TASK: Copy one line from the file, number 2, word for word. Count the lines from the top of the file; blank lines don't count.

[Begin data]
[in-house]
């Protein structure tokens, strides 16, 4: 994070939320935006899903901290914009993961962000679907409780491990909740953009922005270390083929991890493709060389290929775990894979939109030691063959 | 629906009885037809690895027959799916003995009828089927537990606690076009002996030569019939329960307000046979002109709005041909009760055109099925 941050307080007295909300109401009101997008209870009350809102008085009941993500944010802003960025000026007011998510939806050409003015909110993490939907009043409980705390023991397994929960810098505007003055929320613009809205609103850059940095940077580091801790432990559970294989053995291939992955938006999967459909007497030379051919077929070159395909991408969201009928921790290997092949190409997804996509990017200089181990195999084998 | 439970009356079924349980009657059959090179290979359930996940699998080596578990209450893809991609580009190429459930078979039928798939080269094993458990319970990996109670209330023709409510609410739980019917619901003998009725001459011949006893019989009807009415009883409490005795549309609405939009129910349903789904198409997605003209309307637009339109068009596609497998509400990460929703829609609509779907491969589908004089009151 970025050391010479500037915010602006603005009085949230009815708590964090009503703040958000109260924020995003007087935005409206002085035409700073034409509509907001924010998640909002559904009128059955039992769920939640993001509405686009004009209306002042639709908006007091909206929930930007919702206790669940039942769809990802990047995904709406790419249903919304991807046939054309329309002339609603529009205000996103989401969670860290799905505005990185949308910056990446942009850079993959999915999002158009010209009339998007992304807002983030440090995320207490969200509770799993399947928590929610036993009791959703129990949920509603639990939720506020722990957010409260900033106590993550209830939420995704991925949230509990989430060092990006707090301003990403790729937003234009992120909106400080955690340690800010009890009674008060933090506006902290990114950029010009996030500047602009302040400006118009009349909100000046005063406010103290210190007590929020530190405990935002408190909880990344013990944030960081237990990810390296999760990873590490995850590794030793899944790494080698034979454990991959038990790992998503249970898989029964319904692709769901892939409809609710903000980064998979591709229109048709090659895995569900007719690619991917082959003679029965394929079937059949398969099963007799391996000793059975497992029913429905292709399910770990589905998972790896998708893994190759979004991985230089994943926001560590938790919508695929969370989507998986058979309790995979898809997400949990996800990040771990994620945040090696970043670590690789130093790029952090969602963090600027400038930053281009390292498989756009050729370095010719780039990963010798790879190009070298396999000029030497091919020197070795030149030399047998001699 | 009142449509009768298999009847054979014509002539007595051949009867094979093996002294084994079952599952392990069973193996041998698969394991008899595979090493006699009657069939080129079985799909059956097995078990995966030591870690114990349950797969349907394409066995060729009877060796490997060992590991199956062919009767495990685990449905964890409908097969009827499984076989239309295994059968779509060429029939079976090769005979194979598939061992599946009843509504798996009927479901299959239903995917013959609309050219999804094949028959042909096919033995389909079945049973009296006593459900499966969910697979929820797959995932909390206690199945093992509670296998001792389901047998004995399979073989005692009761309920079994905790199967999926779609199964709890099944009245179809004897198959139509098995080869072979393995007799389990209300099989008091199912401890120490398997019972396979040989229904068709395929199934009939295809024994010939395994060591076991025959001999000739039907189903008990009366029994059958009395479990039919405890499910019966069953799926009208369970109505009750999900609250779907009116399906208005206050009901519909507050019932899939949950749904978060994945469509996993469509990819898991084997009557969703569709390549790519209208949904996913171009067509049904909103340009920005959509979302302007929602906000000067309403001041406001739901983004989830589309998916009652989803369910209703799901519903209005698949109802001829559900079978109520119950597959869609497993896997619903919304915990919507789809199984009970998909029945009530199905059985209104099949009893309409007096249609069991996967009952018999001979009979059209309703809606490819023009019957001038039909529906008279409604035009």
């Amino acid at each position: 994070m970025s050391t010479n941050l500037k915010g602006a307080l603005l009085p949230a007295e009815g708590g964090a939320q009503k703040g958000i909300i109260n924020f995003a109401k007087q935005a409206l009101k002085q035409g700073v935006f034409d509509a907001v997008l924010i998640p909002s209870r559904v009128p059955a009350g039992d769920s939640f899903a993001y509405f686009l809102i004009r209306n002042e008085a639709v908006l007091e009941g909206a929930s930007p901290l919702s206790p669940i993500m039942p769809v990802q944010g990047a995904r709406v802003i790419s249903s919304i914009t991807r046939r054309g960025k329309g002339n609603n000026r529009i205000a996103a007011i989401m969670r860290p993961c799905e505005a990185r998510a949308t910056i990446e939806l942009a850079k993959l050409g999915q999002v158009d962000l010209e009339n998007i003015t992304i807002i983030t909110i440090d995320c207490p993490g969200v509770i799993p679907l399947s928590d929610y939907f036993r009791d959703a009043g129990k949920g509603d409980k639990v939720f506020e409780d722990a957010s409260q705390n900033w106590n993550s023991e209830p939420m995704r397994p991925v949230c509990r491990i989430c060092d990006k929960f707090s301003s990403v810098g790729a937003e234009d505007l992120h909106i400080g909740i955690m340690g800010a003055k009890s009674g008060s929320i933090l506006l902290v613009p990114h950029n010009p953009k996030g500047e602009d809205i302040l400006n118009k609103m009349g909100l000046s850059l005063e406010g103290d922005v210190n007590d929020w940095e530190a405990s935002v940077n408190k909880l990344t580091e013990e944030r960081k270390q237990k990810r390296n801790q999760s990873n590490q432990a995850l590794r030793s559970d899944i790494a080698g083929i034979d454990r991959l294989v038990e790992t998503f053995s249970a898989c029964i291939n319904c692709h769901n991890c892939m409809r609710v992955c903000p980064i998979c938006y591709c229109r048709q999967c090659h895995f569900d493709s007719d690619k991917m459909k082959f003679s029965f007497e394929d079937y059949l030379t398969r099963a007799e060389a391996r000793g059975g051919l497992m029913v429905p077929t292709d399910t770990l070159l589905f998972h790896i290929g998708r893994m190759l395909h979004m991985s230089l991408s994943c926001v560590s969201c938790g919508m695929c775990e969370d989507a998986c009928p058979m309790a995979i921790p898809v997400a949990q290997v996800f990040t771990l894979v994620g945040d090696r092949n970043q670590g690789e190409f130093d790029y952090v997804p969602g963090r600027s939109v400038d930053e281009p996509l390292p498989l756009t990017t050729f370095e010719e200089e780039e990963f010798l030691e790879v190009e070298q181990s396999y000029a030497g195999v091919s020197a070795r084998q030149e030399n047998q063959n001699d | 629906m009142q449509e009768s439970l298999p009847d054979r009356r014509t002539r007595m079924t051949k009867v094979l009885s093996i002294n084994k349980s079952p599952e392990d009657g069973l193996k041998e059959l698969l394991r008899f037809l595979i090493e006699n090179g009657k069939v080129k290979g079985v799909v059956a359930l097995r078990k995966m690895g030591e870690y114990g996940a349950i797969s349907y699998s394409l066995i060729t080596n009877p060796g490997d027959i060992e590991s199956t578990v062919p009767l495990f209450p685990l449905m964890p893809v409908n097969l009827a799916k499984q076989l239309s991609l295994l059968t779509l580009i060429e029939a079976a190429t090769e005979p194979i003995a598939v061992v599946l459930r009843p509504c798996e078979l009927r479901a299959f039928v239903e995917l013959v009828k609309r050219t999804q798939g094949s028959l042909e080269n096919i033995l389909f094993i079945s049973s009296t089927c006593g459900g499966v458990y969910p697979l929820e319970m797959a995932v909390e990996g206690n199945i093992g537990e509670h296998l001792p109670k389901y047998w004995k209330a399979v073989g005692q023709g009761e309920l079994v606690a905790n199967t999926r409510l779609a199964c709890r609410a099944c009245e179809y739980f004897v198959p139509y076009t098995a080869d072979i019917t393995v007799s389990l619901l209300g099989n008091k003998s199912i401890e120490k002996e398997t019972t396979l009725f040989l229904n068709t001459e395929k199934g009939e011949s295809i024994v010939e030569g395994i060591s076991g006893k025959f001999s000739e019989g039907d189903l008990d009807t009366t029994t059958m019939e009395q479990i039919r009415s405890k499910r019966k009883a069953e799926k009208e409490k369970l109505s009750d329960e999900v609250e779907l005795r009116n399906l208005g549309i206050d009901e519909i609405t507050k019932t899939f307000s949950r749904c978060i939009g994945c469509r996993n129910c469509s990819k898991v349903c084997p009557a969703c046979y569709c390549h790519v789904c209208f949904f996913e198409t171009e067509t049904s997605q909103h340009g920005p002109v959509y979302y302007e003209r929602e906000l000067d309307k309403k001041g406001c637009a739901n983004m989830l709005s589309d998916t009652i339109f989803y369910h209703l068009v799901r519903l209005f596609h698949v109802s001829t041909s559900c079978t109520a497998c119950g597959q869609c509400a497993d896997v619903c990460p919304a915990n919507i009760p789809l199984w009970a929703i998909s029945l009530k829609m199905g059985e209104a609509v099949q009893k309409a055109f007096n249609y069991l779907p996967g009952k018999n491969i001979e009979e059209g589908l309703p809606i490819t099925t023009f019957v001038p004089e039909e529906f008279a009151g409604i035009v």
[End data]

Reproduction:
């Protein structure tokens, strides 16, 4: 994070939320935006899903901290914009993961962000679907409780491990909740953009922005270390083929991890493709060389290929775990894979939109030691063959 | 629906009885037809690895027959799916003995009828089927537990606690076009002996030569019939329960307000046979002109709005041909009760055109099925 941050307080007295909300109401009101997008209870009350809102008085009941993500944010802003960025000026007011998510939806050409003015909110993490939907009043409980705390023991397994929960810098505007003055929320613009809205609103850059940095940077580091801790432990559970294989053995291939992955938006999967459909007497030379051919077929070159395909991408969201009928921790290997092949190409997804996509990017200089181990195999084998 | 439970009356079924349980009657059959090179290979359930996940699998080596578990209450893809991609580009190429459930078979039928798939080269094993458990319970990996109670209330023709409510609410739980019917619901003998009725001459011949006893019989009807009415009883409490005795549309609405939009129910349903789904198409997605003209309307637009339109068009596609497998509400990460929703829609609509779907491969589908004089009151 970025050391010479500037915010602006603005009085949230009815708590964090009503703040958000109260924020995003007087935005409206002085035409700073034409509509907001924010998640909002559904009128059955039992769920939640993001509405686009004009209306002042639709908006007091909206929930930007919702206790669940039942769809990802990047995904709406790419249903919304991807046939054309329309002339609603529009205000996103989401969670860290799905505005990185949308910056990446942009850079993959999915999002158009010209009339998007992304807002983030440090995320207490969200509770799993399947928590929610036993009791959703129990949920509603639990939720506020722990957010409260900033106590993550209830939420995704991925949230509990989430060092990006707090301003990403790729937003234009992120909106400080955690340690800010009890009674008060933090506006902290990114950029010009996030500047602009302040400006118009009349909100000046005063406010103290210190007590929020530190405990935002408190909880990344013990944030960081237990990810390296999760990873590490995850590794030793899944790494080698034979454990991959038990790992998503249970898989029964319904692709769901892939409809609710903000980064998979591709229109048709090659895995569900007719690619991917082959003679029965394929079937059949398969099963007799391996000793059975497992029913429905292709399910770990589905998972790896998708893994190759979004991985230089994943926001560590938790919508695929969370989507998986058979309790995979898809997400949990996800990040771990994620945040090696970043670590690789130093790029952090969602963090600027400038930053281009390292498989756009050729370095010719780039990963010798790879190009070298396999000029030497091919020197070795030149030399047998001699 | 009142449509009768298999009847054979014509002539007595051949009867094979093996002294084994079952599952392990069973193996041998698969394991008899595979090493006699009657069939080129079985799909059956097995078990995966030591870690114990349950797969349907394409066995060729009877060796490997060992590991199956062919009767495990685990449905964890409908097969009827499984076989239309295994059968779509060429029939079976090769005979194979598939061992599946009843509504798996009927479901299959239903995917013959609309050219999804094949028959042909096919033995389909079945049973009296006593459900499966969910697979929820797959995932909390206690199945093992509670296998001792389901047998004995399979073989005692009761309920079994905790199967999926779609199964709890099944009245179809004897198959139509098995080869072979393995007799389990209300099989008091199912401890120490398997019972396979040989229904068709395929199934009939295809024994010939395994060591076991025959001999000739039907189903008990009366029994059958009395479990039919405890499910019966069953799926009208369970109505009750999900609250779907009116399906208005206050009901519909507050019932899939949950749904978060994945469509996993469509990819898991084997009557969703569709390549790519209208949904996913171009067509049904909103340009920005959509979302302007929602906000000067309403001041406001739901983004989830589309998916009652989803369910209703799901519903209005698949109802001829559900079978109520119950597959869609497993896997619903919304915990919507789809199984009970998909029945009530199905059985209104099949009893309409007096249609069991996967009952018999001979009979059209309703809606490819023009019957001038039909529906008279409604035009």